"Asleep at the wheel" are the words most people use to describe HP's storage business over the past few years. But now that Carly Fiorina has gone, analysts and users alike are hoping that a fresh strategy will revitalize the business.
Many Wall Street analysts, notably Steven Milunovich of Merrill Lynch, have called for a breakup of the company. HP's strategy to date has been to sell everything from printers to MP3 players to global services, which has irked many investors who complain that valuable assets inside of HP, like the printer business, are weighed down by less profitable groups, like the PC unit. Splitting up the company would unlock the different assets, enabling them to focus more, and ultimately provide better products and services. At least that's the theory.
"The long-term probability of a breakup of the company is rising, despite indications from the board that no such move is currently planned," said Milunovich, in a note to investors on Wednesday. For now, HP's board of directors is saying that the plan is to keep the business portfolio intact, but the word is that once a new CEO is in place, this will change.
"They've offered a little bit of everything but not been good at any one thing … Even HP shops are not using HP storage," said Ken Krutsch, storage consultant with Krutsch Associates Inc.
In a conference call on Wednesday, the company's interim CEO Bob Wayman voiced his concern. "Storage has been losing market share, and we fell a lot behind in terms of the product roadmap," he said.Users lose faith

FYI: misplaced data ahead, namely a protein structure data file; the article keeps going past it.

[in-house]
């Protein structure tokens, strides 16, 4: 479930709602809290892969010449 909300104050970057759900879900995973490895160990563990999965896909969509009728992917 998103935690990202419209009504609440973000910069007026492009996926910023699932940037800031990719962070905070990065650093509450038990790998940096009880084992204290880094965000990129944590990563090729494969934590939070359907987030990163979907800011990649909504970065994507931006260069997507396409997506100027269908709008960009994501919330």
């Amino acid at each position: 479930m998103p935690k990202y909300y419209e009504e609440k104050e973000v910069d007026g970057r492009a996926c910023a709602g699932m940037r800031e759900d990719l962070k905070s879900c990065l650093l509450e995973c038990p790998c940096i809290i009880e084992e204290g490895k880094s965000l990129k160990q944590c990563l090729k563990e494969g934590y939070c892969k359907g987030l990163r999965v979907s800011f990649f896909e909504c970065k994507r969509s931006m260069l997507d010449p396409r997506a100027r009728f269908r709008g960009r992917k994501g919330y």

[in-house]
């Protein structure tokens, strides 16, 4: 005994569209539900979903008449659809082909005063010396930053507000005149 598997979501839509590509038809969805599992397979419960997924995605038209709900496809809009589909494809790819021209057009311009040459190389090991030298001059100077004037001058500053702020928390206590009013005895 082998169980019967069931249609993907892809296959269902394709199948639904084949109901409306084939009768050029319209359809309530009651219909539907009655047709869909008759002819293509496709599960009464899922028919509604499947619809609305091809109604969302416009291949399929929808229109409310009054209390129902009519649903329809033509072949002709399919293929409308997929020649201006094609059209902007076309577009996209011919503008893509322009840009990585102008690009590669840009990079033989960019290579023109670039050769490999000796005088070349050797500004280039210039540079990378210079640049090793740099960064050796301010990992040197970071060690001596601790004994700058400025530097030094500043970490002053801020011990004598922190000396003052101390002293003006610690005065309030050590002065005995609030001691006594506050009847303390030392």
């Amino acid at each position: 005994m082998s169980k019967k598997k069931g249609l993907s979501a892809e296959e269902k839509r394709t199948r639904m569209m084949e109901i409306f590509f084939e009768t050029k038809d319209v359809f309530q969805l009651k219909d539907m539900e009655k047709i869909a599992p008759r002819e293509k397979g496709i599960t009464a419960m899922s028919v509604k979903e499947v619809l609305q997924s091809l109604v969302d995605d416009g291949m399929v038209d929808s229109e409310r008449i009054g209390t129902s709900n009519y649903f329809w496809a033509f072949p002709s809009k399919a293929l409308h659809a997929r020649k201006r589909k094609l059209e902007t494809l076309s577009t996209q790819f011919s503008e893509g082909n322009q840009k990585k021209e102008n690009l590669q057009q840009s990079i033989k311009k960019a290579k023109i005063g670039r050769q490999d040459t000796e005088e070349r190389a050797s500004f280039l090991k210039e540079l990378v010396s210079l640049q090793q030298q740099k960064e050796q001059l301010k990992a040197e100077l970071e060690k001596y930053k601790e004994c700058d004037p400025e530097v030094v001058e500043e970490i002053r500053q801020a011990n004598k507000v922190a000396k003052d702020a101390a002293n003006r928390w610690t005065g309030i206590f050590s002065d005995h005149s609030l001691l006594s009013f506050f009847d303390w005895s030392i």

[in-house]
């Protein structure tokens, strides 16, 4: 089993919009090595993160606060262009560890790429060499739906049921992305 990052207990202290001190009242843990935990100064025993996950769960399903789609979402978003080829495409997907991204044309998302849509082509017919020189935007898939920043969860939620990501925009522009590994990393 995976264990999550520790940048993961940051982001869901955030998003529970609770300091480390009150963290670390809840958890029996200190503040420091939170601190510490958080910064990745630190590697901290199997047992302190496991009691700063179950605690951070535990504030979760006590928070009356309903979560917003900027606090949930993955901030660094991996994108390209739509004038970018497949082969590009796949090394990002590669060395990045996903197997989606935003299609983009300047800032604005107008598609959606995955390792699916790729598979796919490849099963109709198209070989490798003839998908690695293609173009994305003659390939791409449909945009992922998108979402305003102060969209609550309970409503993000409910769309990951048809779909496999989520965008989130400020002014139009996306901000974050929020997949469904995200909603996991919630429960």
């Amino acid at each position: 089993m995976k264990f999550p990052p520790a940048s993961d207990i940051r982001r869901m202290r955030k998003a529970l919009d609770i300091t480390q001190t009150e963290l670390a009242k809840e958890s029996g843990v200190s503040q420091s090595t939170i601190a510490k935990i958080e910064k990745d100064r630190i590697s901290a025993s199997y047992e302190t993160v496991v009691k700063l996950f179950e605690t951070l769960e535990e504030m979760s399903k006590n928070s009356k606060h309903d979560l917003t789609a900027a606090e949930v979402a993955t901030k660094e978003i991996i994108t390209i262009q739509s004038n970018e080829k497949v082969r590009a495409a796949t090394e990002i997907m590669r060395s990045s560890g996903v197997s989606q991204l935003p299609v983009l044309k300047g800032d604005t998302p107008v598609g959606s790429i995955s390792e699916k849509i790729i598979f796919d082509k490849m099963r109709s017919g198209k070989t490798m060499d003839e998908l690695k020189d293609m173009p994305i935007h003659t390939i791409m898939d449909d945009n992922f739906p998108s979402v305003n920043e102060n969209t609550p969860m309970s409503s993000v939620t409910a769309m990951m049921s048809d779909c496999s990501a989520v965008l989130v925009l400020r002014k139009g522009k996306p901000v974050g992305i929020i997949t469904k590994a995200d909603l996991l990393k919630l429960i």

Jack Eckerd, director of information systems at Specialty Bakers, based in Marysville, Pa., has been an HP tape drive user for years. "Those HP machines are indestructible," but he said the service has been going downhill. "Since the merger with Compaq, we've had to phone in for tech support, which always takes too long … We might get faster service if they break the company up."
A large IT outsourcing company known for providing disaster recovery services is considering an alternative storage vendor as we speak. "This is the final straw for us. We are an HP shop and cannot withstand any more disruption," said the company's senior storage architect. He agreed to be quoted on condition of anonymity.
Priority Health Corp. has 64 terabytes of raw storage spread across a multitude of HP storage platforms, and is primarily an HP server and storage shop. Jake Roersma, SAN administrator at Priority Health agrees with the analysts. "The ability to focus on a single area would definitely benefit both HP and the customer. I would assume that HP would keep both the server and storage together. Where we see the value in HP is its ability to incorporate knowledge from one into the other. If that synergy were gone, there might be some concern."
Other users have cited problems getting orders filled. During the past year, HP has been besieged by problems with order management and supply chain issues in Europe.
Steve Duplessie, founder and senior analyst with the Enterprise Strategy Group, summed up Fiorina's departure this way: "Carly talked about how strategic storage was but never really did anything to back up the statement other than let good people leave, time and time again. The fact of the matter is HP storage is a massive but declining business."
On a positive note Duplessie said, "HP still has a huge installed base that it can cultivate and grow. If it were to put some wood behind the storage arrow -- hire some smart people, get some new products out the door, and put a real emphasis on selling them -- it will be fine."